Gut bacteria can have direct effects on gene activation that may be essential for proper gut development. Bacteria induced expression of mammalian genes has been known since the 1980's when Japanese researchers were able to show that a fucosyltransferase enzyme (fucosyl-asialo GM1) was induced by bacteria but was absent from germ-free strains. (14) This is especially interesting in light of the fact that many of the fucosyltransferase enzymes convey blood group and/or secretor status. (15) ABO blood groups and infectious disease The previous section appears to imply a selection disadvantage for group A, and it has been argued that under present day civilized living conditions O carriers have a preservation advantage over blood group A. (52) This may be the result of the deletion of the selection factor “infectious disease” which may nevertheless regain importance if environmental changes occur. (53) Infectious diseases, especially the worldwide epidemic diseases, have to great extent selective effects. This is demonstrated inter alia in the different "selection values" in the ABO blood group system. During the eons prior to anti-microbial intervention, selection variability via ABO polymorphism was the preeminent natural survival mechanism. A morbidity and mortality variation among the ABO and secretor groups is presented in the following tables. A special examination of polymorphic differences in uropathic infectious disease is presented in the final table. For a more detailed examination of particular infectious scenarios, the reader is referred to a previous comprehensive survey by the author. (54)
Class Mechanism Description Example Selectivity Adhesion kinetics Adhesin or lectin specificities of the infectious agent based on particular ABH glycosylation • Candida albicans (group O) Humoral dynamics Inadequate isoagglutinin production or activity • Neisseria gonorrhoeae (group B) Molecular mimicry Infectious agent is antigenically similar to host's ABO group • Giardia lamblia (group A) Response variability Host response Variation in severity of disease through unique biologic response (examples: inappropriate inflammatory response; rosette formation) • Cholera (group O) • Dengue Fever (group B) • Malaria (group A) Substrain susceptibility Different ABO groups often show variations in susceptibility between individual bacterial, fungal, or parasitic species or viral strains. • Influenza (all groups) • Malaria (group O versus group A) Figure 6.3.6 Mechanisms of ABO influence on infectious pathology This includes cholera (O), smallpox (A), malaria (A) and influenza (variable subsets depending on strain). The influence of ABO polymorphism on infectious disease appears to stem from a multitude of unique factors. They are summarized on the following pages. 50.34% of patients were ABH antigen secretors and 45.51% non-secretors. Distribution analysis of blood group revealed that 40 blood group B, 67 blood group A 20 blood group O and 19 blood group AB patients secreted ABH antigens in saliva. Fifty-six blood group O, 19 blood group B, 32 blood group A and 17 blood group AB patients were non-secretors. Gastroduodenal complaints were common among non-secretors. Sixty-two percent of patients with a combination of duodenal ulcer and gastro-oesophageal reflux and 54% of patients with gastritis were non-secretors. Of 290 samples, 31.02% were positive for H. pylori. Thirty percent of these tested positive for babA gene; the majority belonged to non-secretor blood group O. CONCLUSIONS: Our results suggest that the infection of H. pylori is correlated with ABO blood groups and blood group antigens secretion in body fluids. https://www.ncbi.nlm.nih.gov/pubmed/25322664 Strain Susceptible phenotype Comments Amoebic dysentery O, A • Blood groups B and AB have a degree of resistance against developing severe or acute dysentery, especially the amoebic forms Candida carriage O, NS • Candida carriage was associated with blood group O (P < 0.001) and, independently, with non-secretion of blood group antigens (P < 0.01) • Candida albicans extracellular polymeric material (EP) contains a mannoprotein adhesin with a lectin-like affinity for H (type 2) blood group antigen • There were a significantly higher number of non-secretors (48.9%) among 174 patients with either oral or vaginal candida infections compared with the proportion of non-secretors in the local population (26.6%). Non-secretor saliva actually seemed to enhance Candida attachment Cholera O, AB • Blood group O individuals have a greater risk of infection with cholera and develop the most severe and life threatening forms of this illness. This has been documented in several studies • Type AB's on the other hand appear to have the highest degree of protection from cholera infections • Type O had more diarrhea-like stools per day than persons of other blood groups, were more likely to report vomiting and muscle cramps Coccidioidomycosis B • Blood group B individuals are more prone to disseminated disease following exposure. Dengue Fever B • According to researchers, blood group B was strongly associated with the severe form of dengue fever known as dengue hemorrhagic fever. Dermatophytosis A • The fungus Trichophyton rubrum, isolated from 54.5% of the patients tested, was more frequent in individuals belonging to blood group A E. Coli Variable subsets • It appears that many forms of E. coli capable of causing diarrhea are immunologically “B-like.” This results in a substantially higher number of cases of diarrhea among individuals of blood group B and AB people • However, when it comes to the overall severity of infection with E. coli, type B and AB are not alone; type O's also are more likely to get a severe form of diarrhea Figure 6.3.7 Influence on ABO polymorphism on susceptibility to various infectious agents. From: D'Adamo PJ, Kelly GS. Metabolic and immunologic consequences of ABH secretor and Lewis subtype status. Altern Med Rev 2001; 6(4):390-405 Strain Susceptible phenotype Comments Giardia A • Blood group A is more susceptible to giardiasis especially the asymptomatic form, while blood group B was less susceptible to giardiasis. Helicobacter pylori O, non-secretor • H. Pylori variants produce a variety of blood group antigens, including A, Lewis (a) and a variety of type 1 H like antigens (O) • Group O would be a moderate risk factor for infection by Helicobacter pylori, with more severe cases in men. • Group O has a more pronounced inflammatory reaction to H. pylori. Group O cells released significantly more IL-6 and TNF in response to H. pylori infection. • The Lewis (a + b-) non-secretor phenotype and blood group O are relevant genetic markers of peptic ulcer. • The Lewis (a+ b-) non secretor phenotype and blood group A were all positively associated with esophageal adenocarcinoma, with concurrent H. pylori infection Hookworm O • A 1972 Egyptian study correlated type O with higher incidence of hookworm and strongyloidiasis. Influenza Variable subsets • Blood group A: Generate a quick and substantial antibody response against influenza type A (H1N1) and especially A (H3N2). The antibody response against influenza B is not quite as dramatic. • Blood group AB: Relatively poor ability to generate high antibody levels against any of the influenza viruses. • Blood group B: Reasonable, but not great ability to generate an antibody response against influenza A (H1N1). Slowest (3-5 months) and weakest ability to generate antibodies against influenza A (H3N2 “Hong Kong”) of any blood group. Against influenza B virus, blood group B has a significant advantage and responds differently from either blood group A or O. The blood group B immune response happens much earlier and persists longer. • Blood group O: Moderate ability to generate antibody response against influenza A (H1N1) and A (H3N2) viruses. Antibody response against influenza B is not as dramatic as blood group B. Malaria A, AB • The evidence suggests that blood group A individuals might have a higher predisposition to infection with the Plasmodium vivax species while blood group B individuals tend toward higher infection rates with P. falciparum. • Malaria infected red blood cells sometimes bind to uninfected red blood cells to form clumps, called rosettes. The rosettes can obstruct flow in small blood vessels and lead to tissue damage and severe malaria disease. The tendency for malaria to be worse among A's and AB's is due primarily to a greater degree of rosette formation by RBC's with these antigens. • Von Willebrand Factor, always elevated type A, also enhances rosette formation Figure 6.3.7 (continued) Influence on ABO polymorphism on susceptibility to various infectious agents. From: D'Adamo PJ, Kelly GS. Metabolic and immunologic consequences of ABH secretor and Lewis subtype status. Altern Med Rev 2001; 6(4):390-405 Strain Susceptible phenotype Comments Neisseria gonorrhoeae B • The relation of infection with Neisseria gonorrhoeae to the blood groups A, B, AB, and O was examined in 584 women attending a prenatal clinic. The occurrence of gonorrhea was significantly higher in black patients with blood group B than in those with blood groups A, AB, or O. Depending on the ABO blood group, gonorrhea may affect the titers of isohemagglutinins compared with those of uninfected controls. • The isohemagglutinin titers in group O patients were significantly increased (P less than 0.001) against erythrocytes A, B, and AB. In group A patients, only the titer against AB erythrocytes was significantly increased. • In group B patients, the titer against AB erythrocytes was significantly lower (P less than 0.001) as compared with that in sera of healthy persons. Norwalk Virus (Norovirus) O • It appears that group O RBC's are most easily bound by Noroviruses (NV) versus group B RBC's that are apparently little bound, if at all. Individuals with an O phenotype were more likely to be infected with NV. • The preferred binding sites are apparently the H type 2 antigen that functions as the viral receptor on human type O RBC's. • The Lewis B antigen (found in secretors) is also a binding site. Schistosomiasis A • Group A tends to be more susceptible to infection, tends to get more intense symptoms following infection, and is much more likely to have damage to organs (like the liver) following infection. Shigellosis B, AB • A strong association between blood group B (and AB to a slightly lesser degree) and shigellosis exists. Smallpox A • Group A has higher mortality from smallpox infection • Group A individuals also have more reactions from smallpox vaccination. • The leukocytes of peripheral blood of group A individuals showed a poorer binding capacity with respect to the smallpox vaccine virus. • Blood group A also exhibited a high rate of chromosomal aberration after vaccination, resulting to some extent from increased proliferative ability of the cells. Staphylococcus aureus A • Blood group A is much more likely to be a chronic carrier of Staphylococcus aureus. This is partly due to blood group A individuals having a decreased ability to mount an aggressive antibody (or immune) response against this organism. Streptococcus (Group B) B • A blood group connection with neonatal group B streptococci infection exists for blood group B. Maternal blood group B associated with about a doubling of risk for infection among their infants. Strongyloidiasis O • A 1972 Egyptian study correlated type O with higher incidence of hookworm and strongyloidiasis. Tuberculosis O • Group O blood has a much higher rate of infection with tuberculosis (this is particularly true in individuals of European descent). • Tuberculosis runs a much more aggressive and detrimental course in blood group O, while type A are afforded the highest degree of protection. • Typically, during the first two years of infection with bacillary tuberculosis, there is a significant excess of infection among individuals with blood group O and AB. Figure 6.3.7 (continued) Influence on ABO polymorphism on susceptibility to various infectious agents. From: D'Adamo PJ, Kelly GS. Metabolic and immunologic consequences of ABH secretor and Lewis subtype status. Altern Med Rev 2001; 6(4):390-405 Blood group Uropathogenic Strains A • Staphylococcus saprophyticus B • Klebsiella pneumoniae • Proteus spp. • Pseudomonas sp. AB • Klebsiella pneumoniae • Proteus spp. • Pseudomonas spp. • Staphylococcus saprophyticus Non-secretor • Uropathogenic E. coli As a rule, blood group B is most plagued by chronic or recurrent UTI's. Type AB is next on the susceptibility list, followed by type A Type O's are the most protected. Non-secretors are much more prone to repeated and severe UTI's. Figure 6.3.8 Influence on ABO polymorphism on susceptibility to various uropathic infectious agents. From: D'Adamo PJ, Kelly GS. Metabolic and immunologic consequences of ABH secretor and Lewis subtype status. Altern Med Rev 2001; 6(4):390-405 Secretor status and Candida carriage ABH non-secretors are much more likely to be carriers of Candida sp. and to have problems with persistent Candida infections. Blood group O non-secretors are the most affected of the non-secretor blood types. One of the innate defenses against superficial infections by Candida species appears to be the ability of an individual to secrete the water-soluble form of his ABO blood group antigens into body fluids. The protective effect afforded by the secretor gene might be due to the ability of glycocompounds in the body fluids of secretors to inhibit adhesins (attachment lectins) on the surface of the yeast. In attachment studies, preincubation of blastospores with boiled secretor saliva significantly reduced their ability to bind to epithelial cells. ABH non-secretor saliva did not reduce the binding and often enhanced the numbers of attached yeasts. (163,164) In one study, among individuals with Type II diabetes, 44% of ABH non-secretors were oral carriers of this yeast. (165) Although non-secretors make up only about 26% of the population, they are significantly over represented among individuals with either oral or vaginal Candida infections, making up almost 50% of affected individuals. (168) The inability to secrete blood group antigens in saliva also appears to be a risk factor in the development or persistence of chronic hyperplastic candidosis. In one study, the proportion of non-secretors of blood group antigens among patients with chronic hyperplastic candidosis was 68%. (166) Women with recurrent idiopathic vulvovaginal candidosis are much more likely to be ABH non-secretors. Combining both ABH non-secretor phenotype and absence of the Lewis gene, Lewis (a- b-), the relative risk of chronic recurring vulvovaginal candidosis is between 2.41-4.39, depending on the analysis technique and control group. (167) Oral carriage of Candida is also significantly associated with blood group O (p < 0.001) and independently, with non-secretion of blood group antigens (p < 0.001), with the trend towards carriage being greatest in group O non-secretors. (168) Secretor status influence on breast milk composition Human breast milk is the most heavily fucosylated of all the higher mammals. Specific human milk oligosaccharides, especially fucosylated neutral oligosaccharides, protect infants against specific microbial pathogens. The oligosaccharide composition of human milk varies considerably from person to person; however, and suggests the existence of many genotype subpopulations. This variation in individual oligosaccharide concentrations suggests that the protective activities of human milk could also vary among individuals and during lactation. (32) Fucosylation profiles of human milk oligosaccharides are known to vary by host ABO and Lewis blood groups and ABH secretor status via the FUT2, FUT3, and FUT4 family of fucosyltransferases. (33,34) During the first week of lactation, the ability to produce neuraminyloligosaccharides is linked to the ABH secretor groups. Moreover, the ability to produce oligosaccharides with Le (a) or Le (b) characteristics is linked to Lewis and Secretor systems. The consequences of this are that secretors will produce higher levels of N-acetylneuraminic acid and lower levels of galactose in their breast milk than non-secretors. In the ABH secretor groups, blood group A and O secretors also have higher N-acetylglucosamine contents than B and AB secretors (p less than 0.001), while the A and B secretors have higher galactose levels. A significantly higher level of fucose also distinguishes the Lewis secretor groups. The ABH (+), Le (a-b-) group had higher lactose contents than the other groups. (35) Maternal ABO Blood Group, ABH secretor status and Lewis Phenotype Composition of Breast Milk A or O, Secretors, Lewis (a-b+) • High amounts of n-acetylneuraminic acid and n-acetylglucosamine • Lower levels of galactose • Higher fucose • Lower lactose • Presence of Le(b) and either A or O substances B or AB, Secretors, Lewis (a-b+) • High amounts of n-acetylneuraminic acid • Lower n-acetylglucosamine • Moderate galactose • Higher fucose • Lower lactose • Presence of Le(b) and either B or AB substances ABO non-secretors, Lewis (a+b-) • Highest galactose • Lowest amounts of N-acetylneuraminic acid • Higher fucose • Lower lactose • Presence of Le(a) and absence of ABO substances ABO, Lewis negative, Lewis (a-b-) • No Lewis substances • Highest lactose • Quantities of ABO substances, galactose, n-acetylneuraminic acid and n-acetylglucosamine cannot be estimated Figure 6.3.5 Differences in carbohydrate composition of human milk oligosaccharides by ABO and Lewis blood groups and ABH secretor status. (From D'Adamo PJ, Kelly GS. Metabolic and immunologic consequences of ABH secretor and Lewis subtype status. Altern Med Rev. Aug; 6(4):390-405; 2001) The neuroplasticity that characterizes human adaptive learning may have a sweet tooth for fucose. Fucose is now garnering attention as an important component in learning: brain fucosylation skyrockets during periods of intense learning, which appear to correlate with increased ligand-like activity involving fucose at the neurosynaptic juncture. Inhibition of protein fucosylation using 2-deoxy-D-galactose causes amnesia in animals, presumably by blocking formation of fucose α(1-2) galactose linkages, whereas administration of free L-fucose in rats enhances memory retention and long-term potentiation (LTP), a widely accepted cellular model for memory. (36) It appears that what goes into holding the synapse together may be as important a factor in cognition and learning as what jumps across the synapse. 15. D'Adamo PJ, Kelly GS. Metabolic and immunologic consequences of ABH secretor and Lewis subtype status. Altern Med Rev. Aug;6(4):390-405; 2001 This is especially interesting in light of the fact that many of the fucosyltransferase enzymes convey blood group and/or secretor status. (15) 16. Hoskins LC, Boulding ET. Degradation of blood group antigens in human colon ecosystems. I. In vitro production of ABH blood group-degrading enzymes by enteric bacteria. J Clin Invest Jan;57(1):63-73;1976 17. Hoskins LC, Boulding ET. Degradation of blood group antigens in human colon ecosystems. II. A gene interaction in man that affects the fecal population density of certain enteric bacteria. J Clin Invest Jan;57(1):74-82; 1976 14. Umesaki Y. Immunohistochemical and biochemical demonstration of the change in glycolipid composition of the intestinal epithelial cell surface in mice in relation to epithelial cell differentiation and bacterial association. J Histochem Cytochem. 1984 Mar; 32(3):299-304. 163. Toft AD, Blackwell CC, Saadi AT, et al. Secretor status and infection in patients with Graves” disease. Autoimmunity 1990; 7(4):279-89. 164. Blackwell CC, Aly FZ, James VS, et al. Blood group, secretor status and oral carriage of yeasts among patients with diabetes mellitus. Diabetes Res 1989 Nov; 12(3):101-4. 165. Thom SM, Blackwell CC, MacCallum CJ, et al. Non-secretion of blood group antigens and susceptibility to infection by Candida species. FEMS Microbiol Immunol 1989 Jun; 1(6-7):401-5. 166. Lamey PJ, Darwazeh AM, Muirhead J, et al. Chronic hyperplastic candidosis and secretor status. J Oral Pathol Med 1991 Feb; 20(2):64-7. 167. Chaim W, Foxman B, Sobel JD. Association of recurrent vaginal candidiasis and secretory ABO and Lewis phenotype. J Infect Dis 1997 Sep; 176(3):828-30. 168. Burford-Mason AP, Weber JC, Willoughby JM. Oral carriage of Candida albicans, ABO blood group and secretor status in healthy subjects. J Med Vet Mycol 1988 Feb; 26(1):49-56. 169. 168 Thom SM, Blackwell CC, MacCallum CJ, et al. Non-secretion of blood group antigens and susceptibility to infection by Candida species. FEMS Microbiol Immunol 1989 Jun; 1(6-7):401-5. The Gut Microbiota for Health meeting (Barcelona, Spain, March 13-15) particularly emphasized the applications of gut microbiota science. Scientists haven't yet identified the 'healthiest' microbial composition, but what's clear so far is that a diverse colonizing microbiota is important: more diversity means greater resilience, with the potential to make you generally healthier and able to resist specific diseases. With input from other GMFH board members, I have created a list of practical recommendations which, to the best of our current knowledge, increase the diversity of microbes colonizing your gut: Eat a diverse diet Consume fermented foods with live microbes; they have at least a transient effect Eat washed raw fruits and vegetables, which harbor environmental microbes (not recommended if you have difficulties digesting raw vegetables) Consider consuming probiotic-containing foods/supplements; look up the controlled trials for evidence of health benefits from specific probiotics Consume adequate levels of diverse types of fiber, including prebiotics, to promote a diverse microbiota; this might mean consuming 2-3 kinds of fruits or vegetables in one sitting Breast feed your baby; breast milk contains live microbes and a rich supply of oligosaccharides that appear to enrich good bacteria in the baby's gut Avoid elective caesarean births; if one is medically necessary, talk to your pediatrician about swabbing the newborn with mom's vaginal flora, as in a procedure being investigated by Maria Gloria Dominguez Bello Avoid unnecessary antibiotics Wash hands with soap and water instead of sanitizing Live on a farm, or at least have a dog or two; this seems especially beneficial for children if started when they are babies And if you want to know more about the world inside you, check out these non-profit projects, which allow you to get your microbiota assayed and compare your microbial diversity to others in the project:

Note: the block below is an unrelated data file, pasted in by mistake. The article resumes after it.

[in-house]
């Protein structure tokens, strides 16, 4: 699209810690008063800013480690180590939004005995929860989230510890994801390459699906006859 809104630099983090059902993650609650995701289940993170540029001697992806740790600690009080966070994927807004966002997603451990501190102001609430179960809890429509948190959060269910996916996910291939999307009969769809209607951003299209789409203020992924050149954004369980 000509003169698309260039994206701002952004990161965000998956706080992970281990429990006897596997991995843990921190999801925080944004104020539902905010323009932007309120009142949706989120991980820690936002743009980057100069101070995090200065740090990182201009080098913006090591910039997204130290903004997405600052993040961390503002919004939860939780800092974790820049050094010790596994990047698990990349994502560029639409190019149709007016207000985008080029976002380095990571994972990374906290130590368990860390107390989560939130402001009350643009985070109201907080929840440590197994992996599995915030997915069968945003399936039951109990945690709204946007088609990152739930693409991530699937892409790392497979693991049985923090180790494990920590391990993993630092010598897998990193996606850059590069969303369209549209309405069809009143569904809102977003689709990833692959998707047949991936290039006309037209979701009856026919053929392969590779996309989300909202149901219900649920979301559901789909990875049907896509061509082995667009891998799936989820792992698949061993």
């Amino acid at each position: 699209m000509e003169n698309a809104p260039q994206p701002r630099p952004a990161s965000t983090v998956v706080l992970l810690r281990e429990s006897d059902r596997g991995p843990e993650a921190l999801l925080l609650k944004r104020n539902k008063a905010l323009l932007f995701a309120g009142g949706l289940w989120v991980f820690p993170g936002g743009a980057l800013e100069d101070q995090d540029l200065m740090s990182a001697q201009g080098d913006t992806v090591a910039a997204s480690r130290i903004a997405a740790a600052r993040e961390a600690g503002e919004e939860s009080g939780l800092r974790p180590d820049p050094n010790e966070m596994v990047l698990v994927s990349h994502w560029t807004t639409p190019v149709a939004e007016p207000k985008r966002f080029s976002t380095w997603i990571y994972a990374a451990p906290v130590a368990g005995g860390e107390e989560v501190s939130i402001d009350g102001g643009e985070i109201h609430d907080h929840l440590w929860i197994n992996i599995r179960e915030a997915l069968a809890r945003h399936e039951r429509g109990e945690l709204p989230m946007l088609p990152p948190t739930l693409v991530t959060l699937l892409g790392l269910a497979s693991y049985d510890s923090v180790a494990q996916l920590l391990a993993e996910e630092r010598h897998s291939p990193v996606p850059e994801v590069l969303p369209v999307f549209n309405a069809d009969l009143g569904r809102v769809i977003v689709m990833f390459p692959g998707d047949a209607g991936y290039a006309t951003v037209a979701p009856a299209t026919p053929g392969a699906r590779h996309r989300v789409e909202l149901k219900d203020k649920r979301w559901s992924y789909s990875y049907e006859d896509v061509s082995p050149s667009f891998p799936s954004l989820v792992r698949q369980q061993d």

Reviewed and revised on: April 4, 2015